Friday, October 12, 2012

Weekly Wrap Up: October 8-12

Last summer, when I was previewing the Five in a Row curriculum for use in our homeschool this year, I checked out every book that was available in the New Orleans and/or Jefferson Parish libraries that had a unit in FIAR.  I brought them home, read through them, selected the units I wanted to do this year, made notes, etc. I told the kids that the big pile of picture books was "Mommy's research" and I did my best not to read them to them (yet).  There was one story that stands out in my mind from those weeks.  The Salamander Room.  Charlie pulled The Salamander Room out of my research basket and begged me to read it.  I gave in, and the minute I read the last word, he shouted, "Again!" This was a first for us.  We are re-readers.  Like typical preschoolers, my kids enjoy hearing their favorite stories over and over again.  This book was the first in my memory that anyone had wanted to hear read again immediately, though.  It was destined to become a favorite.  Because of that, I had really been looking forward to this unit, and as I expected, it has not disappointed.  

The Salamander Room is about a boy who finds a salamander in the woods and brings him home. He imagines what his new pet would need to be happy in his room.  As he imagines providing an appropriate environment, his room (in the illustrations) is transformed into the forest.  It's a sweet, magical type of story. 

The first thing we did with this book was talk about salamanders, and amphibians in general.  We did a little craft on the life cycle of an amphibian (frog, since no one makes cute printables for the life cycle of a salamander).  My kids can tell you all about how a mama frog lays her eggs in water, the eggs hatch tadpoles, who breathe with gills and swim, how those tadpoles eventually grow legs and lungs, lose their tails, and then live on land as adult frogs.  

We went outside and pretended we were frogs.  The kids hopped from lily pad to lily pad, to show which vowel sound they had heard in the words I called out.  If I called "cat" they jumped to "a" and so on.  Very fun, and an excellent wiggle break.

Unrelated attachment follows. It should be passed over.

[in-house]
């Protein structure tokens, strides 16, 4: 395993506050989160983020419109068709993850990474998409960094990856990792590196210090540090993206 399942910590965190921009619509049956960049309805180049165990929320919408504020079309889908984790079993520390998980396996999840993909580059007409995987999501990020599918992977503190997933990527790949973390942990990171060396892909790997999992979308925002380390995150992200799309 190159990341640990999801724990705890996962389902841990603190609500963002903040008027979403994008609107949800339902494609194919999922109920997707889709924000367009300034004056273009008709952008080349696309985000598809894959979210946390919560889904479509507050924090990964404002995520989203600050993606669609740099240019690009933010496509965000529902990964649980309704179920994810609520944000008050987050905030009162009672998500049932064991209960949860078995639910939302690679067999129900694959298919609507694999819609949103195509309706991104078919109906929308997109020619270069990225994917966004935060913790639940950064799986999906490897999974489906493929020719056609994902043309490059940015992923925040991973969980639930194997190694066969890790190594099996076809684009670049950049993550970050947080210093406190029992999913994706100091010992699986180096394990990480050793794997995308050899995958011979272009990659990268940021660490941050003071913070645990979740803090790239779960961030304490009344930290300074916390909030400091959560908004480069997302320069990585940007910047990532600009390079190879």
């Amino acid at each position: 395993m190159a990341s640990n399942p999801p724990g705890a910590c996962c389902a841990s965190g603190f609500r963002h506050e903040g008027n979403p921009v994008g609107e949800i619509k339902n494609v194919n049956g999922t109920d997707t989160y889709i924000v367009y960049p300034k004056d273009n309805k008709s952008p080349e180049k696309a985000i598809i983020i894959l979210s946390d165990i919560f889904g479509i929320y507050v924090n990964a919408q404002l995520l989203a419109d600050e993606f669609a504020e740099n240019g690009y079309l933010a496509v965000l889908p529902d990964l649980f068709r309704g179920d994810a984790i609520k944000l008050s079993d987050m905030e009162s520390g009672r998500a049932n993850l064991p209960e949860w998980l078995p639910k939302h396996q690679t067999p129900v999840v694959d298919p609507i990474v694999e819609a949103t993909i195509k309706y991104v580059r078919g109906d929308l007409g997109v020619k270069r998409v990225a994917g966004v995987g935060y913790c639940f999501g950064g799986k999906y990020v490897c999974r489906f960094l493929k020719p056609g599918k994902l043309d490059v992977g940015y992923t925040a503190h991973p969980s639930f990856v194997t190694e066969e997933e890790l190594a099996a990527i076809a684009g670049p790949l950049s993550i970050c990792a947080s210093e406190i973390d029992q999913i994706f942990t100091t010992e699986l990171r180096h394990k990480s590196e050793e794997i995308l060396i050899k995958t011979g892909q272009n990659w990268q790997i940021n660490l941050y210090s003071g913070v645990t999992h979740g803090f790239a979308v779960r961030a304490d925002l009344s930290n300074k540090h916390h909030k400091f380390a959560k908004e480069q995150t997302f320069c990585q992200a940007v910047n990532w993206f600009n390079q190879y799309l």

I made a sensory bin for the life cycle of a frog.  I put water beads and some frog life cycle toys into it  with a couple of craft foam lily pads.  The kids had a blast playing with them all week long!  

We went to the zoo in search of a salamander.  We found one on the door handle to the snake house!

That ended up being the best one we saw, too, since the only one on display was well hidden.  We saw a portion of his bright yellow and black tail.  We think there's a decent chance of seeing a salamander at the aquarium, where they have tons of frogs, but we haven't made a trek there recently to find out.  

The next day, we had a fun surprise in the mail--caterpillars! We are going to raise and observe the life cycle of some painted lady butterflies.  These caterpillars have more than doubled in length since we got them 3 days ago.  We expect them to begin to pupate next week sometime.  Once they each form their chrysalis, we'll move them into the large mesh butterfly enclosure that came with their kit and wait for them to emerge.  After we've watched them as butterflies for a few days, we'll release them.  So fun!

So that we could learn a little more about our new caterpillars, we read a story about the life cycle of a butterfly, and then made a little craft using pasta and rice.  Our pasta caterpillars formed giant chrysalises because I wasn't specific about what size pasta shells I needed for the project, and my sweet husband did the shopping. ;) This was my first time to dye pasta, which was very easy, and very satisfying.  I want to do more pasta-dying crafts now!

We continue The Salamander Room next week, studying the body parts of an insect, making a diorama of Brian's room, and taking a field trip to the insectarium.  Should be fun! 

Arguably more exciting than any of the above, this week we finished our pre-K reading readiness curriculum!  I can't believe we are actually finished!  I feel so accomplished, and SO proud of the kids.  They are all in a really good place for learning to read now (and some are well on their way, already reading short 3 letter words).  If you have 3-4 year old children, I cannot recommend "Ziggy School" highly enough.  We have loved it.  Don't they look proud?

As always, thanks for reading!

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